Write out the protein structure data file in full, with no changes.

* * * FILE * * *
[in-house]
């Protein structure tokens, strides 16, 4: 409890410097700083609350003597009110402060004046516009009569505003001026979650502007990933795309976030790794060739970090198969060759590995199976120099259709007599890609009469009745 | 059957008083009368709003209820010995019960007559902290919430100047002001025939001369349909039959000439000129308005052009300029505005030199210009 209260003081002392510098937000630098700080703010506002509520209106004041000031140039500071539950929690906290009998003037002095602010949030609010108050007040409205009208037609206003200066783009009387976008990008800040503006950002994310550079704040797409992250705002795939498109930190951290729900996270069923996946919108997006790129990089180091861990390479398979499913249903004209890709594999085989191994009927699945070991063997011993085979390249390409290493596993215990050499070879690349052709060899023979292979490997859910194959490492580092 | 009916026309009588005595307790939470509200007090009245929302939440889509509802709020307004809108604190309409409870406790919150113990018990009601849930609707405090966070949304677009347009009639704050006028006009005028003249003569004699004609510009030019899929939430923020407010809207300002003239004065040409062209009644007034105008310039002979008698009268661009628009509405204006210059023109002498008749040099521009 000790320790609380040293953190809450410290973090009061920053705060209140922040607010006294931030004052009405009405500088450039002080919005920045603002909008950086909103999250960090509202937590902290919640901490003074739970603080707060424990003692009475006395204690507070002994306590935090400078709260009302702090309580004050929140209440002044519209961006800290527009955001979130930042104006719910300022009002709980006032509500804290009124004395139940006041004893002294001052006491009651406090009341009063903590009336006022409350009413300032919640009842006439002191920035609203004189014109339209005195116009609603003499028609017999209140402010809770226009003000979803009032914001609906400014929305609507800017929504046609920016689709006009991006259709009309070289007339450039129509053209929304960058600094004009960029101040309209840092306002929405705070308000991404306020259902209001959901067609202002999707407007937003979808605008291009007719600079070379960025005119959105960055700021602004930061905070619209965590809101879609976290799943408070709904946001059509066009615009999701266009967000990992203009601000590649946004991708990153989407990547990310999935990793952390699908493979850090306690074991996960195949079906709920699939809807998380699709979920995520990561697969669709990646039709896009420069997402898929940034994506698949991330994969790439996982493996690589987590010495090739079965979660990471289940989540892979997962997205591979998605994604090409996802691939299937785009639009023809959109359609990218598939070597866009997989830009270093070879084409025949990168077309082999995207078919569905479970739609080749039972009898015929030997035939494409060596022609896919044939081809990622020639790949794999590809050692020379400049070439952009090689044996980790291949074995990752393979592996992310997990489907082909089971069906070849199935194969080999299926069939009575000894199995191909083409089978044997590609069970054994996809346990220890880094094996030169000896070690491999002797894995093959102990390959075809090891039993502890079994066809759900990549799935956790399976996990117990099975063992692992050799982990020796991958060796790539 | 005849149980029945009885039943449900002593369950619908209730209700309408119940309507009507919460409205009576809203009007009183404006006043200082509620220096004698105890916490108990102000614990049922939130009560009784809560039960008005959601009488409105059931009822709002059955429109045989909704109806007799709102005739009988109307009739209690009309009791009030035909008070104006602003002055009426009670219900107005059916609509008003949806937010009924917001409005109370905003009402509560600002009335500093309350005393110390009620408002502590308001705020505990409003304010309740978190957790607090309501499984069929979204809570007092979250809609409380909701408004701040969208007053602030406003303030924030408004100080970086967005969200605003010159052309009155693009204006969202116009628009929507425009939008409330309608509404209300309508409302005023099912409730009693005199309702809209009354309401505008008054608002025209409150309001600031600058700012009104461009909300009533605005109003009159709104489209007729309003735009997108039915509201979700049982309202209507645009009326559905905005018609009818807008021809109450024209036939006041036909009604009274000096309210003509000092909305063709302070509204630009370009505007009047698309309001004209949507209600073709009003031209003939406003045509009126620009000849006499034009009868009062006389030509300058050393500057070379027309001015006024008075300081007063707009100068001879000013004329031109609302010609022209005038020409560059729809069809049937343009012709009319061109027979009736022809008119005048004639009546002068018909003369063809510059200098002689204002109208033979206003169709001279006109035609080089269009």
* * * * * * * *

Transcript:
[in-house]
């Protein structure tokens, strides 16, 4: 409890410097700083609350003597009110402060004046516009009569505003001026979650502007990933795309976030790794060739970090198969060759590995199976120099259709007599890609009469009745 | 059957008083009368709003209820010995019960007559902290919430100047002001025939001369349909039959000439000129308005052009300029505005030199210009 209260003081002392510098937000630098700080703010506002509520209106004041000031140039500071539950929690906290009998003037002095602010949030609010108050007040409205009208037609206003200066783009009387976008990008800040503006950002994310550079704040797409992250705002795939498109930190951290729900996270069923996946919108997006790129990089180091861990390479398979499913249903004209890709594999085989191994009927699945070991063997011993085979390249390409290493596993215990050499070879690349052709060899023979292979490997859910194959490492580092 | 009916026309009588005595307790939470509200007090009245929302939440889509509802709020307004809108604190309409409870406790919150113990018990009601849930609707405090966070949304677009347009009639704050006028006009005028003249003569004699004609510009030019899929939430923020407010809207300002003239004065040409062209009644007034105008310039002979008698009268661009628009509405204006210059023109002498008749040099521009 000790320790609380040293953190809450410290973090009061920053705060209140922040607010006294931030004052009405009405500088450039002080919005920045603002909008950086909103999250960090509202937590902290919640901490003074739970603080707060424990003692009475006395204690507070002994306590935090400078709260009302702090309580004050929140209440002044519209961006800290527009955001979130930042104006719910300022009002709980006032509500804290009124004395139940006041004893002294001052006491009651406090009341009063903590009336006022409350009413300032919640009842006439002191920035609203004189014109339209005195116009609603003499028609017999209140402010809770226009003000979803009032914001609906400014929305609507800017929504046609920016689709006009991006259709009309070289007339450039129509053209929304960058600094004009960029101040309209840092306002929405705070308000991404306020259902209001959901067609202002999707407007937003979808605008291009007719600079070379960025005119959105960055700021602004930061905070619209965590809101879609976290799943408070709904946001059509066009615009999701266009967000990992203009601000590649946004991708990153989407990547990310999935990793952390699908493979850090306690074991996960195949079906709920699939809807998380699709979920995520990561697969669709990646039709896009420069997402898929940034994506698949991330994969790439996982493996690589987590010495090739079965979660990471289940989540892979997962997205591979998605994604090409996802691939299937785009639009023809959109359609990218598939070597866009997989830009270093070879084409025949990168077309082999995207078919569905479970739609080749039972009898015929030997035939494409060596022609896919044939081809990622020639790949794999590809050692020379400049070439952009090689044996980790291949074995990752393979592996992310997990489907082909089971069906070849199935194969080999299926069939009575000894199995191909083409089978044997590609069970054994996809346990220890880094094996030169000896070690491999002797894995093959102990390959075809090891039993502890079994066809759900990549799935956790399976996990117990099975063992692992050799982990020796991958060796790539 | 005849149980029945009885039943449900002593369950619908209730209700309408119940309507009507919460409205009576809203009007009183404006006043200082509620220096004698105890916490108990102000614990049922939130009560009784809560039960008005959601009488409105059931009822709002059955429109045989909704109806007799709102005739009988109307009739209690009309009791009030035909008070104006602003002055009426009670219900107005059916609509008003949806937010009924917001409005109370905003009402509560600002009335500093309350005393110390009620408002502590308001705020505990409003304010309740978190957790607090309501499984069929979204809570007092979250809609409380909701408004701040969208007053602030406003303030924030408004100080970086967005969200605003010159052309009155693009204006969202116009628009929507425009939008409330309608509404209300309508409302005023099912409730009693005199309702809209009354309401505008008054608002025209409150309001600031600058700012009104461009909300009533605005109003009159709104489209007729309003735009997108039915509201979700049982309202209507645009009326559905905005018609009818807008021809109450024209036939006041036909009604009274000096309210003509000092909305063709302070509204630009370009505007009047698309309001004209949507209600073709009003031209003939406003045509009126620009000849006499034009009868009062006389030509300058050393500057070379027309001015006024008075300081007063707009100068001879000013004329031109609302010609022209005038020409560059729809069809049937343009012709009319061109027979009736022809008119005048004639009546002068018909003369063809510059200098002689204002109208033979206003169709001279006109035609080089269009």